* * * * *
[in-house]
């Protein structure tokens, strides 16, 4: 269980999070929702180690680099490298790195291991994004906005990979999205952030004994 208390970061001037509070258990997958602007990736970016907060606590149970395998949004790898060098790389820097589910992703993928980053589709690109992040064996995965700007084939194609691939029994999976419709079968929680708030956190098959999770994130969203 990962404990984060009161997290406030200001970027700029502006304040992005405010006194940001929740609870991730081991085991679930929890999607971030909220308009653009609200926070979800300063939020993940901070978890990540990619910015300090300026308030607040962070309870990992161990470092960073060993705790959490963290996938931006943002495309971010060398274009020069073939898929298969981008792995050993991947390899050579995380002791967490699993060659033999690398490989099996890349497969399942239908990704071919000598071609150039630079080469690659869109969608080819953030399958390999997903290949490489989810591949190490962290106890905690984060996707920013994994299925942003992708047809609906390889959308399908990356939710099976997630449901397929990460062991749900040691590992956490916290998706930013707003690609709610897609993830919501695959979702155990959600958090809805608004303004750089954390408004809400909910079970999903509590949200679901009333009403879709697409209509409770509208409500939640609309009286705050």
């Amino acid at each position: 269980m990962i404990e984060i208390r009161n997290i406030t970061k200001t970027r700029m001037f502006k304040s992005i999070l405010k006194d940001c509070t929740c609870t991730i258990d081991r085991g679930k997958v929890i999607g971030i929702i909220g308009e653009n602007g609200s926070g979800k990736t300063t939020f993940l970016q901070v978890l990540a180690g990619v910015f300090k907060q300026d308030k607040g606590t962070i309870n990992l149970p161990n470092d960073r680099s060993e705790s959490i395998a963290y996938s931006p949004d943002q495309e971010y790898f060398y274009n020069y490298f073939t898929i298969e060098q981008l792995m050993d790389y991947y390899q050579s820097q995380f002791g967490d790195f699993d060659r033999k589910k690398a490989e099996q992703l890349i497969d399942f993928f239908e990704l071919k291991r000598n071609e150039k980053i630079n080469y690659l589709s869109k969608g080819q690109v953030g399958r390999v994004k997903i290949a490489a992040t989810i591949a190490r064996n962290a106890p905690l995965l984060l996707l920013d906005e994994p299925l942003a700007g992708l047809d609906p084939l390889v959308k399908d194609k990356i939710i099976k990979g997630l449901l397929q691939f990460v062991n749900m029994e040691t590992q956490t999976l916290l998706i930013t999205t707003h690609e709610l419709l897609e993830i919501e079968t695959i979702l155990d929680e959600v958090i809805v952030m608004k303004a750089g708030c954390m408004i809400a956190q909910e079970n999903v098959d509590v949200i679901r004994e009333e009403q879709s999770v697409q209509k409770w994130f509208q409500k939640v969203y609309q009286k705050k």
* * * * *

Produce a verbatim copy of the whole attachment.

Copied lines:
[in-house]
């Protein structure tokens, strides 16, 4: 269980999070929702180690680099490298790195291991994004906005990979999205952030004994 208390970061001037509070258990997958602007990736970016907060606590149970395998949004790898060098790389820097589910992703993928980053589709690109992040064996995965700007084939194609691939029994999976419709079968929680708030956190098959999770994130969203 990962404990984060009161997290406030200001970027700029502006304040992005405010006194940001929740609870991730081991085991679930929890999607971030909220308009653009609200926070979800300063939020993940901070978890990540990619910015300090300026308030607040962070309870990992161990470092960073060993705790959490963290996938931006943002495309971010060398274009020069073939898929298969981008792995050993991947390899050579995380002791967490699993060659033999690398490989099996890349497969399942239908990704071919000598071609150039630079080469690659869109969608080819953030399958390999997903290949490489989810591949190490962290106890905690984060996707920013994994299925942003992708047809609906390889959308399908990356939710099976997630449901397929990460062991749900040691590992956490916290998706930013707003690609709610897609993830919501695959979702155990959600958090809805608004303004750089954390408004809400909910079970999903509590949200679901009333009403879709697409209509409770509208409500939640609309009286705050």
């Amino acid at each position: 269980m990962i404990e984060i208390r009161n997290i406030t970061k200001t970027r700029m001037f502006k304040s992005i999070l405010k006194d940001c509070t929740c609870t991730i258990d081991r085991g679930k997958v929890i999607g971030i929702i909220g308009e653009n602007g609200s926070g979800k990736t300063t939020f993940l970016q901070v978890l990540a180690g990619v910015f300090k907060q300026d308030k607040g606590t962070i309870n990992l149970p161990n470092d960073r680099s060993e705790s959490i395998a963290y996938s931006p949004d943002q495309e971010y790898f060398y274009n020069y490298f073939t898929i298969e060098q981008l792995m050993d790389y991947y390899q050579s820097q995380f002791g967490d790195f699993d060659r033999k589910k690398a490989e099996q992703l890349i497969d399942f993928f239908e990704l071919k291991r000598n071609e150039k980053i630079n080469y690659l589709s869109k969608g080819q690109v953030g399958r390999v994004k997903i290949a490489a992040t989810i591949a190490r064996n962290a106890p905690l995965l984060l996707l920013d906005e994994p299925l942003a700007g992708l047809d609906p084939l390889v959308k399908d194609k990356i939710i099976k990979g997630l449901l397929q691939f990460v062991n749900m029994e040691t590992q956490t999976l916290l998706i930013t999205t707003h690609e709610l419709l897609e993830i919501e079968t695959i979702l155990d929680e959600v958090i809805v952030m608004k303004a750089g708030c954390m408004i809400a956190q909910e079970n999903v098959d509590v949200i679901r004994e009333e009403q879709s999770v697409q209509k409770w994130f509208q409500k939640v969203y609309q009286k705050k």